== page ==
I use this "gallery" as a place to post talks that I have given.
To perist or not to persist? On the mathematics of species coexistence: One of the most fundamental questions in population biology is "what are the minimal condiditions to ensure the long-term persistence of an ecological community?" I have worked on the development of mathematical theory to address this question for the past 15 years. This work has culminated in a general criterion for coexistence that holds for models including an arbitrary number of species, nonlinear feedbacks, environemental stochasticity, and population structure (e.g. spatial, genetic, or size). I gave an overview of this work in this plenary talk in Gothenburg, Sweden for the 9th European Conference in Mathematical and Theoretical Biology
Evolution of allocation strategies in the face of multiscale variation: When population fitness is an increasing and saturating function of resource avability, stochastic variation in resource availability reduces mean population fitness and, consequently, natural selection may favor allocation strategies that mitigate against this reduction in mean fitness. Bet-hedging or risk aversion are examples of such strategies. Most theoretical work has focused on a single scale of variation. However, populations are often structured and experience environmental variation at multiple scales. Understanding how species evolve allocation strategies in response to this multi-scale variation and the ensuing ecological consequences is the focus of one of my NSF grants. Here is a talk that I gave in Oregon State's Integrative Biology seminar on this topic. Relevant papers are "Parental optimism versus parental pessimism in plants", "Evolutionary and Ecological Consequences of Multiscale Variation in Pollen Receipt for Seed Production", "Evolution of patch selection in stochastic environments" and "Protected polymorphisms and evolutionary stability of patch-selection strategies in stochastic environments."
Establishment and spread in the face of uncertainty: When a population arrives in a novel environment (e.g. pathogen arriving in a new host species, a species transported to a novel habitat), demographic stochasticity and environmental heterogeneity may determine whether the population successfully establishes and, upon establishment, the rate at which is spreads across the landscape. This talk at University of Chicago (Feb. 25, 2013) attempts to synthesize some of my work in the past few years on the question of establishment and spread in the presence of demographic or environmental stochasticity.
Metastability: all populations eventually go extinct. However, the time to extinction may be exceptionally long and be preceeded by transient dynamics that exhibit a regular statistical pattern. For stochastic models in population biology, these duration of these transients often depends on size of the system (e.g. the carrying capacity of a population). For example, the above figure compares and constrasts the stochastic dynamics (in red) and the mean field dynamics (in black) of a host-parasitoid model; lower subfigures correspond to higher host carrying capacities. These figures suggest that as the system size increases, the attractors of the mean field model (a period four orbit) should provide a good description of the metastable behavior of the stochastic model. In collaboration with Mathieu Faure, we have proven tha this correspondence holds for a general class of Markov chains. Furthermore, we provide estimates of how time to extinction time scales with system system size. Here is a somewhat technical talk that I gave at Berkeley's Analysis and PDE seminar (Nov. 19th, 2012) on this topic. You can read about the nitty gritty mathematical details here. .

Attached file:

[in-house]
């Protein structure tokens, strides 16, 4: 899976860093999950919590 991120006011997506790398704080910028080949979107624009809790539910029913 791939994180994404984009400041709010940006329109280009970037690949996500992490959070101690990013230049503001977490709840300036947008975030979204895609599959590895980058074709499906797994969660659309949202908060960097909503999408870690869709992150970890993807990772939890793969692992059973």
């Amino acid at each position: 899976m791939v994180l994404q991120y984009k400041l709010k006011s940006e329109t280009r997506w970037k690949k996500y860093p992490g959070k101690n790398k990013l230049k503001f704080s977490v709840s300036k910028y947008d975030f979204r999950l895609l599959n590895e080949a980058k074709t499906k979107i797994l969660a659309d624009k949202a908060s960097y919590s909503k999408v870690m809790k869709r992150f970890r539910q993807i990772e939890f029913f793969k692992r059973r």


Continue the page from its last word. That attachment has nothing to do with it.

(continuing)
Eco-evo feedbacks: Ecological communities consist of complex webs of interacting species, each of which contain phenotypically diverse individuals. Species interactions drive ecological dynamics, while the genetic variation within species provides the raw material for natural selection. While ecological and evolutionary processes were traditionally not studied together, there is mounting evidence that feedbacks between the ecological and evolutionary processes (eco-evo feedbacks) occur over commensurate time scales (e.g. tens to thousands of generations instead of hundreds of thousands of generations). This raises the possibility that one can not be considered without the other. Dan Bolnick, Reinhard Burger and I studied these feedbacks for species sharing a predator with phenotypic variation in its ability to attack either prey species. Here is talk that I gave about some of our results at ESA in 2011.
Hedging your bets: All populations experience variability in environmental conditions (e.g. temperature, percipitation) across time or space. Since these environmental conditions influnence the propensity to survive, grow, and reproduce, populations can hedge their bets by distributing individuals across time and space. Understanding the evolution of these bet-hedging strategies and their ecological consequences continues to be one of the focii of my research. Here is a talk that I gave to students at the US Naval Academy (Nov. 27, 2012) introducing them to the world of bet-hedging. Some of my contributions to this theory include evolution of patch selection in stochastic environments, stochastic growth rates of populations in spatially and temporally variable environments, and upcoming work on the evolution of reproductive strategies of plants experiencing pollen variability.